The lamest holiday of them all has to be Groundhog Day, when Phil, the groundhog mascot of Punxatawny, Pennsylvania, comes out of his hole. Legend has it that if he sees his shadow, there will be six more weeks of winter.

Nobody mentions the fact that, whether he sees his shadow or not, there will be six more weeks of winter. It’s February 2. Do the math, people.

It seems to me that Groundhog Day, like most so-called holidays, is just a thinly disguised advertising gimmick and an excuse to spend money you can’t spare on things you don’t need.

For 364 days a year, Punxatawny Phil is pampered like royalty. On the 365th day, all that is required of him is that he cast a shadow, which is a dubious skill at best. Let’s face it; it does not require a lot of talent to stand in the sunlight and bask in the adoration of millions of fans, in exchange for a life of wealth and privilege. Just ask any of the Kardashians.

I figure if Punxatawny, Pennsylvania can parley one dumb groundhog into a windfall of positive press and prolific profit, so can my home town. There must be an animal in this small town which, given the right motivation, can be trained to surpass Phil’s very limited weather predicting skills.

I decided to enlist Trixie, the neighbor’s dog. Although very cute and lovable, up until now, Trixie’s major talents have been chasing her tail, snapping at flies, and tipping over garbage cans. And yet, I sense a spark of intelligence which at least rivals that of a groundhog.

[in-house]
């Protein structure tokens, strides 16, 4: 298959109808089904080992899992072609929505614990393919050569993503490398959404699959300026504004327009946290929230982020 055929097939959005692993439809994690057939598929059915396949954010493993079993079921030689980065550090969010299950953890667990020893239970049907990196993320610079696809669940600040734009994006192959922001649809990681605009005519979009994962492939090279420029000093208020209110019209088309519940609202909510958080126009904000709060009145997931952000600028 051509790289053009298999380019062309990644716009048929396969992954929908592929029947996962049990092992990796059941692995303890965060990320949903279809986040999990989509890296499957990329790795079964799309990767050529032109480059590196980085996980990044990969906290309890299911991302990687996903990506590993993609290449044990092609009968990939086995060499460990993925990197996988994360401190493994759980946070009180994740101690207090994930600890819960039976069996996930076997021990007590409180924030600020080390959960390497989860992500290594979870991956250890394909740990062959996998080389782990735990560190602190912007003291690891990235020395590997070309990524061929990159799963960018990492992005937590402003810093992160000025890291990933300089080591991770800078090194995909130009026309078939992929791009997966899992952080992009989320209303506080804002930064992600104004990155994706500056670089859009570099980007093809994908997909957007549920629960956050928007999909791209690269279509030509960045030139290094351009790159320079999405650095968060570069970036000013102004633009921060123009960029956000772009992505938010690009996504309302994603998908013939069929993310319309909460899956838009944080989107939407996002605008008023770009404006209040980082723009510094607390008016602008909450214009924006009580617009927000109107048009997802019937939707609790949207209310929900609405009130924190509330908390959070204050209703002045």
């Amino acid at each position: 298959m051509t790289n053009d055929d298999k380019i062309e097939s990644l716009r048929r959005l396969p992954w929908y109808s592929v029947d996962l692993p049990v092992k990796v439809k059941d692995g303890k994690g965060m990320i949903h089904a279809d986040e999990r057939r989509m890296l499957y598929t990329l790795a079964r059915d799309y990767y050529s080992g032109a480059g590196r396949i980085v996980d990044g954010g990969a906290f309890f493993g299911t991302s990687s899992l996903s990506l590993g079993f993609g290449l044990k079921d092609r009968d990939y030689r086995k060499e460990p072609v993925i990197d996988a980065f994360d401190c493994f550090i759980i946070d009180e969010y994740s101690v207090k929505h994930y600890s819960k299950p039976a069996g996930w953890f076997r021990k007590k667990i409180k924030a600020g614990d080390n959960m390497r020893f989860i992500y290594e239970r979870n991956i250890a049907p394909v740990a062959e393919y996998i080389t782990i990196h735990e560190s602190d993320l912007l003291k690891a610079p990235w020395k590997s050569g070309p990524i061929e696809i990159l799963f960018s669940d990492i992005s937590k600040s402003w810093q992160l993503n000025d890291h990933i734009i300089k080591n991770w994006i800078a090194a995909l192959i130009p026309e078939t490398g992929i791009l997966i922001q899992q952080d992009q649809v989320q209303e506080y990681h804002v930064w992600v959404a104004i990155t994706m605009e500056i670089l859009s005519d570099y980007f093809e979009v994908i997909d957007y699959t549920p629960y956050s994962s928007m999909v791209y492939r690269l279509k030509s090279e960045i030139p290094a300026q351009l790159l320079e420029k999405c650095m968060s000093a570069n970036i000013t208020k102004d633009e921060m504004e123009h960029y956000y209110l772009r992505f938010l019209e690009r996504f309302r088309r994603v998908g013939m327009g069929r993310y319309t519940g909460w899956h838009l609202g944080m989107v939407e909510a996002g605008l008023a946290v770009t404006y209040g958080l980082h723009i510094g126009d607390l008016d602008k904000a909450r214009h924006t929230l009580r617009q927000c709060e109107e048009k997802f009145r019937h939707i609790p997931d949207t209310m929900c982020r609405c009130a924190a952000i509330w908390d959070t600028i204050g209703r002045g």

So I spent many weeks in my garage, teaching Trixie the finer points of weather prediction. We have studied charts and graphs, plotted the course of the jet stream, and interpreted Doppler radar data. Trixie doesn’t say much, but I can tell she is taking it all in. We came up with a system of pointing and yipping and patting her paw on the floor to communicate her responses.

At last, I felt Trixie was ready for her dramatic debut. The advance press had proven effective. The town took on the air of a carnival. It swarmed with reporters, photographers, and vendors selling Trixie T-shirts, coffee mugs, and bumper stickers.

At the appointed hour, an expectant hush fell over the crowd as I slowly raised the curtain to reveal Trixie the Wonder Dog standing in front of a weather map, a pointy stick clenched in her yellowed teeth.

Flashbulbs popped and a murmur of amazement rippled through the crowd as Trixie barked out her predictions of prevailing west winds, falling barometric pressure, and a cold front expected to sweep in from Canada.

Oh, sure, she was a few points off on the pollution count and when she pointed to New Jersey she referred to it as Rhode Island. All in all, she was every bit as impressive as Punxatawny Phil.

As her trainer and agent, I already was calculating my 10 % share of the fortune that was sure to come.

That’s when one of the custodians turned on a vacuum cleaner. Trixie dropped her pointy stick and ran yelping down Main Street with her tail tucked between her legs.

But let’s be honest; Punxatawny Phil might do the same if he could get any speed out of those short legs.




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